Transcriptome Sequence Assay
The cold-tolerant sample WR157 was selected based on the ELISA assay results for further analysis. At 3 d of treatment, leaf tissues were collected, and RNA was extracted and checked using an Agilent 2100 Bioanalyzer (Agilent, Santa Clara, CA, USA) for the control and treated samples. The samples were considered to be of adequate concentration and quality when the value of OD260/280 was greater than 1.87 and less than 2.09, the value of OD260/230 was greater than 2.02 and less than 2.51, the value of 28S/18S was greater than 1.1 and less than 1.6, and the value of RIN was greater than 7.5 and less than 8.2. The qualified RNA was constructed into a library and sequenced using a high-throughput sequencing platform HiSeq™ 2500 (Illumina, San Diego, CA, USA). The sequencing data QC was then checked by the Phred quality score and Q value, with sequence comparison and transcript splicing carried out by TopHat2 and Cufflinks software (Kim et al. 2013; Trapnell et al. 2010). Gene quantification analysis was conducted by introducing FPKM (fragments per kilobase of exon model per million mapped reads). Gene Ontology (GO), http://www.geneontology.org/) and KEGG (Kyoto Encyclopedia of Genes and Genomes; http://www.kegg.jp) analyses were also conducted (Young et al. 2010; Kanehisa et al. 2008). KEGG (Kanehisa et al. 2008) is a database resource for understanding high-level functions and utilities of the biological system, such as the cell, the organism and the ecosystem, from molecular-level information, especially large-scale molecular datasets generated by genome sequencing and other high-throughput experimental technologies (http://www.genome.jp/kegg/). We used KOBAS (Mao et al., 2005) software to test the statistical enrichment of differential expression genes in KEGG pathways. KEGG (Kyoto Encyclopedia of Genes and Genomes; http://www.kegg.jp) analyses were also conducted (Young et al. 2010; Kanehisa et al. 2008) and identified the major terms of biochemical metabolic pathways and signal transduction pathways participated for the DEGs based on the corrected P-value, when corrected P-value < 0.05, the terms were regarded as significantly enrich. The genome of the Japonica rice cultivar Nipponbare was used as the reference genome.
PCA (principal component analysis), correlations and significance analysis were performed using SPSS 17.0. The recovery index refers to the proportion between the index value under low-temperature stress and the normal temperature when the treated seedlings had recovered for 7 d, and a significant correlation means P < 0.05.
Availability of Data and Materials
All data generated or analyzed during this study are included in this published article and its Additional files. The sequencing dataset used in the study is available in the NCBI repository (SUB6401025) for WR157CK and WR157T.
Chlorophyll recovery index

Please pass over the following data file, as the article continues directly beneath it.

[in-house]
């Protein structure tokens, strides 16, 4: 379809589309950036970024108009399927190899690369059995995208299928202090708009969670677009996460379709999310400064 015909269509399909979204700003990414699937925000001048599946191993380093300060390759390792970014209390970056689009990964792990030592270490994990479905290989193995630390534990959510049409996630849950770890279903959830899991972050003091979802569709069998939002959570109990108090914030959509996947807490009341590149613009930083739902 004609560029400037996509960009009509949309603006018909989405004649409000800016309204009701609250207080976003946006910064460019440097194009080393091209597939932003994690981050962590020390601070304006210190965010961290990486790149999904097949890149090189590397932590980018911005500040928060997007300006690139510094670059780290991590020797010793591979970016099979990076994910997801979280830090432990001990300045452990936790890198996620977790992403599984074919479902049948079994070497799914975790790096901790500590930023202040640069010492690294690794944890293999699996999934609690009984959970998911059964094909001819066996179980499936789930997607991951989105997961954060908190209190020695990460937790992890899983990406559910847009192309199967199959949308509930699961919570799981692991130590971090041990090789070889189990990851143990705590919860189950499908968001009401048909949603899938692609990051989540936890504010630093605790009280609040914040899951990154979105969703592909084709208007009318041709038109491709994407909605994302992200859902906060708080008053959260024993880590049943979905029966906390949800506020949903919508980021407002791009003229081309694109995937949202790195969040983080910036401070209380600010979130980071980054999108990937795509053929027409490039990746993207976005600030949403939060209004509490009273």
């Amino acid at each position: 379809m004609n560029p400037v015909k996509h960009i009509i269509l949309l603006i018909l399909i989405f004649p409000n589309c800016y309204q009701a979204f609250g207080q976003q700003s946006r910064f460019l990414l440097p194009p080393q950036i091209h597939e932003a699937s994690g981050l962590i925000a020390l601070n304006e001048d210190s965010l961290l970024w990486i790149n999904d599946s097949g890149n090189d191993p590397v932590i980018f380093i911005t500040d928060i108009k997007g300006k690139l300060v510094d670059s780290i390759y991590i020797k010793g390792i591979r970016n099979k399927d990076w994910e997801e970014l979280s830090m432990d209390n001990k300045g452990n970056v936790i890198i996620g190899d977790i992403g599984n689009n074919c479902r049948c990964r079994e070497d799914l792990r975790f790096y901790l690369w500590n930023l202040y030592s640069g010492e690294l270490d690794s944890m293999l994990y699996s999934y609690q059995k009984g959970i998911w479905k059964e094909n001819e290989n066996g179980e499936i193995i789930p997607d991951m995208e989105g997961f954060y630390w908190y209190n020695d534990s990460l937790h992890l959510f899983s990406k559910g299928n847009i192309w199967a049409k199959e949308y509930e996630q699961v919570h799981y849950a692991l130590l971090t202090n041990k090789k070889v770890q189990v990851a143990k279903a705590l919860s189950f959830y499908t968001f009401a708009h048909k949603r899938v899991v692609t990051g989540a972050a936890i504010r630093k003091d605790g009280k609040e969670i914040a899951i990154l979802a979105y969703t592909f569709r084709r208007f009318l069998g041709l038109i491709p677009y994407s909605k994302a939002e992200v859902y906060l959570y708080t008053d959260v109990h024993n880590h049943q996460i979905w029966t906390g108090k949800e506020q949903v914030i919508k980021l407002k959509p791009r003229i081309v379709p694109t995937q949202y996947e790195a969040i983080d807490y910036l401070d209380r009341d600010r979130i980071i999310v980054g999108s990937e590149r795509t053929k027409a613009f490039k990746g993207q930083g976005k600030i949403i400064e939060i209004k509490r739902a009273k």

Differential expression genes
Kyoto Encyclopedia of Genes and Genomes
Leaf withering degree after 7 d of cold treatment
Nitrogen recovery index
Principal component analysis
LWD after 7 d of recovery growth
Superoxide dismutase (SOD)
Seedling survival rate
Agarwal PK, Agarwal P, Reddy MK, Sopory SK (2006) Role of DREB transcription factors in abiotic and biotic stress tolerance in plants. Plant Cell Rep 25:1263–1274
Bartels D, Sunkar R (2005) Drought and salt tolerance in plants. CRC Crit Rev Plant Sci 24:23–58
Ben-Shem A, Garreau de Loubresse N, Melnikov S (2011) The structure of the eukaryotic ribosome at 3.0 Å resolution. Science 334(6062):1524–1529
Cao X, Zhong C, Zhu C (2018) Variability of leaf photosynthetic characteristics in rice and its relationship with resistance to water stress under different nitrogen nutrition regimes. Physiol Plant. https://doi.org/10.1111/ppl.12909. Epub ahead of print
Cao XC, Zhong C, Zhu LF (2017) Glycine increases cold tolerance in rice via the regulation of N uptake, physiological characteristics, and photosynthesis. Plant Physiol Biochem 112:251–260
Chen HZ, Jiang WP, Xie W, Liu XP (2015) Advances and suggestion of cold tolerance of Rice. Hubei Agric Sci 54(2):258–260 (Chinese abstract)
Chen YA, Chi WC, Trinh NN (2014) Transcriptome profiling and physiological studies reveal a major role for aromatic amino acids in mercury stress tolerance in rice seedlings. PLoS One 9(5):e95163
Choi HI, Hong JH, Ha JO, Kang JY, Kim SY (2000) ABFs, a family of ABA responsive element binding factors. J Biol Chem 275:1723–1730
Cruz RP, Sperotto RA, Cargnelutti D (2013) Avoiding damage and achieving cold tolerance in rice plants. Food Energy Secur 2:96–119
Dametto A, Sperotto RA, Adamski JM (2015) Cold tolerance in rice germinating seeds revealed by deep RNA-seq analysis of contrasting Indica genotypes. Plant Sci 238:1–12
Deng C, Ye H, Fan M (2017) The rice transcription factors OsICE confer enhanced cold tolerance in transgenic Arabidopsis. Plant Signal Behav 12(5):e1316442
Deng QW, Luo XD, Chen YL (2018a) Transcriptome analysis of phosphorus stress responsiveness in the seedlings of Dongxiang wild rice. Biol Res 51(1):7